This statement will not come as a surprise to those who are well-versed in history, but others who know less about the evolution of historical writing may find the idea shocking—most speeches recorded by ancient historians were falsified. Unless the historian from antiquity specifically stated that an included speech within his work was derived from an official record or monument, you can safely assume that most of the speech was fabricated by the author. For the most part, the earliest historians (except Thucydides) did not see this as a problem; the goal of most ancient historians was to make their work dramatic and exciting, even at the expense of truthfulness.
Although the speeches recorded by ancient historians were usually falsified, that does not mean that the ideas and strategies presented in the speeches were inaccurate. Most of the classical historians, even if the speech was wholly their own creation, tried to write their speeches in the character of their subject. If the historian was writing a speech for a cautious man, the speech would be written from a viewpoint of caution; if the speech was for a man of rash action, the wording would be tailored toward careless impulsiveness. In short, ancient writers usually had no clue what the people they wrote about actually said, so they made do with fabricating speeches that they believed were in character with what these people would have said.
Some ancient historians who were writing about contemporary events did likely hear speeches from the people that they wrote about in their books. Yet, the ancients did not have the convenience of televised speeches or audio recordings that now grace us today—it was simply much harder to record or remember speeches with accuracy in the days of old. As a result, even speeches that were written down by first-hand witnesses were more often than not simplified summaries of what was actually said.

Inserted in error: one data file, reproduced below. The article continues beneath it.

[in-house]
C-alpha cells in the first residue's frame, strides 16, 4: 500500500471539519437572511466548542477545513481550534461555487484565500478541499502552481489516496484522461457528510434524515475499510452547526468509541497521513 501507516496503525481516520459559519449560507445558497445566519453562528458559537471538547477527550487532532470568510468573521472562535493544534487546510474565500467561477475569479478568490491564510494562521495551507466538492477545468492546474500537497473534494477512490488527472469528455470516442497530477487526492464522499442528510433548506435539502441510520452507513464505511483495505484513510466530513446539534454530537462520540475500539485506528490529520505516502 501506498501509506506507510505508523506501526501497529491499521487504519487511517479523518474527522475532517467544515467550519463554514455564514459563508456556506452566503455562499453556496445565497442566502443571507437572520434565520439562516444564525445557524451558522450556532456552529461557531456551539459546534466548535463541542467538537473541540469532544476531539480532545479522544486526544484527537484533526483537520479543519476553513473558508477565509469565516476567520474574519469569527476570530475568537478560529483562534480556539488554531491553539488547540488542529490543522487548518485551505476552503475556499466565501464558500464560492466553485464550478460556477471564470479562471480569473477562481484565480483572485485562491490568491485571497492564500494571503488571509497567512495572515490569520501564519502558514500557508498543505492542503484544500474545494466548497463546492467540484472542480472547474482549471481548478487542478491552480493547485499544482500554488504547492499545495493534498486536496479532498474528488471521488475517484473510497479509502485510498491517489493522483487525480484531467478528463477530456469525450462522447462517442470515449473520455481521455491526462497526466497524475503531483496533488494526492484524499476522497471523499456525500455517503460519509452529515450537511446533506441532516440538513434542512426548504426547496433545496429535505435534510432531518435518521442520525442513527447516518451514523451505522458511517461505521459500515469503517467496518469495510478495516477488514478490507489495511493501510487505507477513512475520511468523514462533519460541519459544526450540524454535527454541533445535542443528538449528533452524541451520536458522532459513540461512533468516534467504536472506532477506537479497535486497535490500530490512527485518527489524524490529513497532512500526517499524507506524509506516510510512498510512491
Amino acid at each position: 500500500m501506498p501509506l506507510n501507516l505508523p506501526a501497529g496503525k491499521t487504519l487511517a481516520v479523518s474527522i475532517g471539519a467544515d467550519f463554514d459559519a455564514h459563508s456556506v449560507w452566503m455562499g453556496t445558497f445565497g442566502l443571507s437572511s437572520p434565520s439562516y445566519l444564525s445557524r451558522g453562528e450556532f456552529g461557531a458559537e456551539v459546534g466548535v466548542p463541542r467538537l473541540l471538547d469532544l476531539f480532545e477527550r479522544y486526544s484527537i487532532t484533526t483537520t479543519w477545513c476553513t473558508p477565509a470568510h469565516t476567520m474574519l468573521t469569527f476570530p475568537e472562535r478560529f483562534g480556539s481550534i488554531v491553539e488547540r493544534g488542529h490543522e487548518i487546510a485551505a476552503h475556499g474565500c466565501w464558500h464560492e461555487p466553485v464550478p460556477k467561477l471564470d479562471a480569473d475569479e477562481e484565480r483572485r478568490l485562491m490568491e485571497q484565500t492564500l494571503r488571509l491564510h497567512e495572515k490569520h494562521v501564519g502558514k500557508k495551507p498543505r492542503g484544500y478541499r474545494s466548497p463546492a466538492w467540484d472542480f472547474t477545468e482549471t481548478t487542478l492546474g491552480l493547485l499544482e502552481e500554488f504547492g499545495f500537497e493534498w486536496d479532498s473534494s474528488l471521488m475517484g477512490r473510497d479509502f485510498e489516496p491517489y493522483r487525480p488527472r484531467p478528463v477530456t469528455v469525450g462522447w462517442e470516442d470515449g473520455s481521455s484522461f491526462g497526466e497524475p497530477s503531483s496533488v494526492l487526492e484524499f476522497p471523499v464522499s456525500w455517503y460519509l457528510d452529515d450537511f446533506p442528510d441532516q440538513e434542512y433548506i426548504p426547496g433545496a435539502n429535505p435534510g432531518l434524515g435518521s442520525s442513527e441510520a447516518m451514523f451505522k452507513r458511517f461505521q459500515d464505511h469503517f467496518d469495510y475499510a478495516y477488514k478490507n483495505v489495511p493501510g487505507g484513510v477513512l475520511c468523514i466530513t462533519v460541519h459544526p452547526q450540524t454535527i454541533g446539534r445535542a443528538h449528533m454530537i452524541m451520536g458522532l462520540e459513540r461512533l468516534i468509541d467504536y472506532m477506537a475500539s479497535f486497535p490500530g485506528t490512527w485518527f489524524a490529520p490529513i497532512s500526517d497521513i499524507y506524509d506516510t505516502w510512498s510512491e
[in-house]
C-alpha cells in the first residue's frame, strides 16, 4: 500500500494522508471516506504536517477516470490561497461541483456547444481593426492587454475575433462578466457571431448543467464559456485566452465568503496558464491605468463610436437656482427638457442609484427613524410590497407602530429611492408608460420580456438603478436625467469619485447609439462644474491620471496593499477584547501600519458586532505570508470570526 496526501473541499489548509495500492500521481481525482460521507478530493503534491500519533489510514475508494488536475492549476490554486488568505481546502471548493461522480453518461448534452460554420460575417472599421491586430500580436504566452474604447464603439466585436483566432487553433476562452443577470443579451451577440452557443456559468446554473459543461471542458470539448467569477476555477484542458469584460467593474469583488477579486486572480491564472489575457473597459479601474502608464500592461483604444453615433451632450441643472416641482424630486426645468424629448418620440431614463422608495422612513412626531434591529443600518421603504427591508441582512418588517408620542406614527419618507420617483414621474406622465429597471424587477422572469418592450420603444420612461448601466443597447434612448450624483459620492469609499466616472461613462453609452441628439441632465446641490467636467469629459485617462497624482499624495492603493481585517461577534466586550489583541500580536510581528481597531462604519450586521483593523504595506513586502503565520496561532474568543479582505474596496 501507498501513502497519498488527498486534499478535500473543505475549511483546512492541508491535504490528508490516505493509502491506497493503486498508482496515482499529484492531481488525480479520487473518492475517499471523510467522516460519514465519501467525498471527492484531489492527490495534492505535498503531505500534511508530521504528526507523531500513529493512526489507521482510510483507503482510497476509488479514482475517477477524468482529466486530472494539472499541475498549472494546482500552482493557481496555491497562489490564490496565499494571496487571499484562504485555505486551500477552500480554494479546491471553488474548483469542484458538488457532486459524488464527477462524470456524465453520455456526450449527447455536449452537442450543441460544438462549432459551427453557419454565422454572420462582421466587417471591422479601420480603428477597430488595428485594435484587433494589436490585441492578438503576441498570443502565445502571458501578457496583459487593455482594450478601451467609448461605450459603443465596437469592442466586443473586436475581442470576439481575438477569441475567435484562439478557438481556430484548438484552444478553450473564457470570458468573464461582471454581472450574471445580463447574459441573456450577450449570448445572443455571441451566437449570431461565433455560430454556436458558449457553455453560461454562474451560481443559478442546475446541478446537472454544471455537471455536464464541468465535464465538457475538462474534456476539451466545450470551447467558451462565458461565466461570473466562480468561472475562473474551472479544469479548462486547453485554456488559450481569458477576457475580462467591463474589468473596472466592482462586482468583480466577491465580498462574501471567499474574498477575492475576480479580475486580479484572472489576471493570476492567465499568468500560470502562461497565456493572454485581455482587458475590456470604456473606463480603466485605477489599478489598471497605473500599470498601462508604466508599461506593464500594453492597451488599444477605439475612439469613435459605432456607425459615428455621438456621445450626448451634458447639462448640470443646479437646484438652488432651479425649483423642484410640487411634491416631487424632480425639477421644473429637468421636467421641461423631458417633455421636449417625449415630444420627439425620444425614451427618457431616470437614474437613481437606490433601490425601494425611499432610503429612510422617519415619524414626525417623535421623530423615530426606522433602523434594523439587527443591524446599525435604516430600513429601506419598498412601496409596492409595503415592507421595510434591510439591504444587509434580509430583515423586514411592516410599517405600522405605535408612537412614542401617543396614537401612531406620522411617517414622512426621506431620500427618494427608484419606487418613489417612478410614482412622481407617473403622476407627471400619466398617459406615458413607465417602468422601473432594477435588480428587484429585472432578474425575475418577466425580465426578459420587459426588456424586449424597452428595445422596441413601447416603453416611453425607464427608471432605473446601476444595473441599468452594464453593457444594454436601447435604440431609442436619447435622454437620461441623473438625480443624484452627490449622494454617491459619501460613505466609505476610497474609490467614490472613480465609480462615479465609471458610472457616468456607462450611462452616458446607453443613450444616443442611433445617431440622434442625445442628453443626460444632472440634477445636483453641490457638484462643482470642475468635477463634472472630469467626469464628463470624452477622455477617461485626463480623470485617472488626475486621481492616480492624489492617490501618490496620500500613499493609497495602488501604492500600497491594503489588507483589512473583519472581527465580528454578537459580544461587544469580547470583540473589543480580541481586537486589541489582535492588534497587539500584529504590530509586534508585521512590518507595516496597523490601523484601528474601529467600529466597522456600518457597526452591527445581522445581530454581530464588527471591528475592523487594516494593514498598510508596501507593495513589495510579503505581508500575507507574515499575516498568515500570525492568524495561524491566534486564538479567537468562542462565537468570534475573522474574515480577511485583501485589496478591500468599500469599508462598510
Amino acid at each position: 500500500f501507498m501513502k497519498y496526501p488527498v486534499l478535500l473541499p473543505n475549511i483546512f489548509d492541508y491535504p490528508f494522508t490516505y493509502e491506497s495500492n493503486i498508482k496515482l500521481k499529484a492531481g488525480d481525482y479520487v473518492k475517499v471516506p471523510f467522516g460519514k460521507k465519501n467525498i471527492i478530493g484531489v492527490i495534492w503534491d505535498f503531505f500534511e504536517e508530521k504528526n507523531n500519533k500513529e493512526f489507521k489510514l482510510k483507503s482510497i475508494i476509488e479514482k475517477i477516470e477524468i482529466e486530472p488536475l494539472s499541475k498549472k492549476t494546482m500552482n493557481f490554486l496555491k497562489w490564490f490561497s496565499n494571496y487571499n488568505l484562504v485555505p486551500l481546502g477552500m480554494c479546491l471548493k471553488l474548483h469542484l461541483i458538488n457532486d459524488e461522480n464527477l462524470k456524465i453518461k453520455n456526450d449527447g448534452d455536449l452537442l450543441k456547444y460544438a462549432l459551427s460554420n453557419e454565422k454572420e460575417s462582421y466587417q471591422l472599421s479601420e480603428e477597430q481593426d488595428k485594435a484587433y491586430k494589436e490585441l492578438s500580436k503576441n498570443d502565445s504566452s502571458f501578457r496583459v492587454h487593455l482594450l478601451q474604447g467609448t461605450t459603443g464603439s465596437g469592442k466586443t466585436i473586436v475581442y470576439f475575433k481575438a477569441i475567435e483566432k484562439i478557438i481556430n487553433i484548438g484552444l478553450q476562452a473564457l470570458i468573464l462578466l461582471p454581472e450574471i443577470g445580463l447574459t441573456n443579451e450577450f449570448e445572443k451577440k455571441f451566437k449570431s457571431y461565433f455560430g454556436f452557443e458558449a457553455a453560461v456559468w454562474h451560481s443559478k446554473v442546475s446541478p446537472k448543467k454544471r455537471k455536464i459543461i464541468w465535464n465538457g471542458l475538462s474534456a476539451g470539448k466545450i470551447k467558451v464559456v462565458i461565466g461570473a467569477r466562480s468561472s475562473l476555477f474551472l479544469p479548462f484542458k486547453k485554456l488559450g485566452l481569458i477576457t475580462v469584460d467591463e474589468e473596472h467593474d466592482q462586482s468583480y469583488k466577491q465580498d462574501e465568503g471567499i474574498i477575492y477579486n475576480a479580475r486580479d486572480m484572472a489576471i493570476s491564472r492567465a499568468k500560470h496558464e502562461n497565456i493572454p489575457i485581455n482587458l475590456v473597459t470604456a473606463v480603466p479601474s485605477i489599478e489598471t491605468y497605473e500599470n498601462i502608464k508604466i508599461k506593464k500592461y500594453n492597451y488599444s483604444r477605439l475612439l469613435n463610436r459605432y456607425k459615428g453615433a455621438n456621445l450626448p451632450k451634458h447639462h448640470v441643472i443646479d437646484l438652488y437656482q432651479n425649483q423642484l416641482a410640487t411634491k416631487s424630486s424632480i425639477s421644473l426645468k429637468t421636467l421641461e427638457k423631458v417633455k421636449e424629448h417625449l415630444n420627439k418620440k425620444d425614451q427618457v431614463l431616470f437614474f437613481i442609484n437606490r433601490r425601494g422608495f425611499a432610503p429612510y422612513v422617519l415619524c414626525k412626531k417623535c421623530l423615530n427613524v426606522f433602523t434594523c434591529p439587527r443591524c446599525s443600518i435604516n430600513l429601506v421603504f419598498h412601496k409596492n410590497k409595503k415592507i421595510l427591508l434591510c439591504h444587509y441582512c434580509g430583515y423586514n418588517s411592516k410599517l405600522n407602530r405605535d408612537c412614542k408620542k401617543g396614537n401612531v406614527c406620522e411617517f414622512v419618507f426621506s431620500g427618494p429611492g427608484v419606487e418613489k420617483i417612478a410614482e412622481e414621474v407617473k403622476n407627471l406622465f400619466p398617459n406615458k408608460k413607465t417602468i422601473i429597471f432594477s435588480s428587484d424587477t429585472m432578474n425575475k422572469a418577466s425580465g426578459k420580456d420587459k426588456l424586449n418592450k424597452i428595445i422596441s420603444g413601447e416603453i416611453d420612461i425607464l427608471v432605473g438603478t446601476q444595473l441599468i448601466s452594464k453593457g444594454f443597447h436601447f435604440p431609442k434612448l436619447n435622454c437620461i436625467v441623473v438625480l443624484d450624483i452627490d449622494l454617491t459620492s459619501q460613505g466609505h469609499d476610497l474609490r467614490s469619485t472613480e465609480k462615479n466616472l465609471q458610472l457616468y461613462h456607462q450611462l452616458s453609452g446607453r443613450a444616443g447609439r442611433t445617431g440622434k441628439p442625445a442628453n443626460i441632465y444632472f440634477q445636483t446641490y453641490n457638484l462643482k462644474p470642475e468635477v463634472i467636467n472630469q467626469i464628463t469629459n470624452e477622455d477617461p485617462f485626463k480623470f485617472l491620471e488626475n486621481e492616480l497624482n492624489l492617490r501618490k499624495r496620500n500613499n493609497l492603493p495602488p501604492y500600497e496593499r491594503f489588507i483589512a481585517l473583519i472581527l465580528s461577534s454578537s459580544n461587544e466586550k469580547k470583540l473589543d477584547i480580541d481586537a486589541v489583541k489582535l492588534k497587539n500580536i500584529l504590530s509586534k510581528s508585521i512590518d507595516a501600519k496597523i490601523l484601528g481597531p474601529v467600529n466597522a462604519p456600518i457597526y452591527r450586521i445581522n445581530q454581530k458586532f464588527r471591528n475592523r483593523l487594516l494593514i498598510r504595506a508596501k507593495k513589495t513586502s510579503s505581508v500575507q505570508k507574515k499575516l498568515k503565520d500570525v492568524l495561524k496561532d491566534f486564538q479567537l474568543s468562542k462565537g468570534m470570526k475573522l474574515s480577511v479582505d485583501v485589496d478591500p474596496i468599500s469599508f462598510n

Thucydides, regarded by many to be the greatest historian from ancient Greece, openly wrote about the use of fake speeches in history books, including his own:
“In this history I have made use of set speeches some of which were delivered just before and others during the war. I have found it difficult to remember the precise words used in the speeches which I listened to myself and my various informants have experienced the same difficulty; so my method has been, while keeping as closely as possible to the general sense of the words that were actually used, to make the speakers say what, in my opinion, was called for by each situation” (Thucydides, History of the Peloponnesian War, Book 1, chapter 22).
Written by C. Keith Hansley.
Top picture attribution: (Pericles’ funeral oration, painted by Philipp Foltz (1805–1877), [Public Domain] via Creative Commons).
- History of the Peloponnesian War by Thucydides, translated by Rex Warner and introduced by M. I. Finley. New York: Penguin Classics, 1972.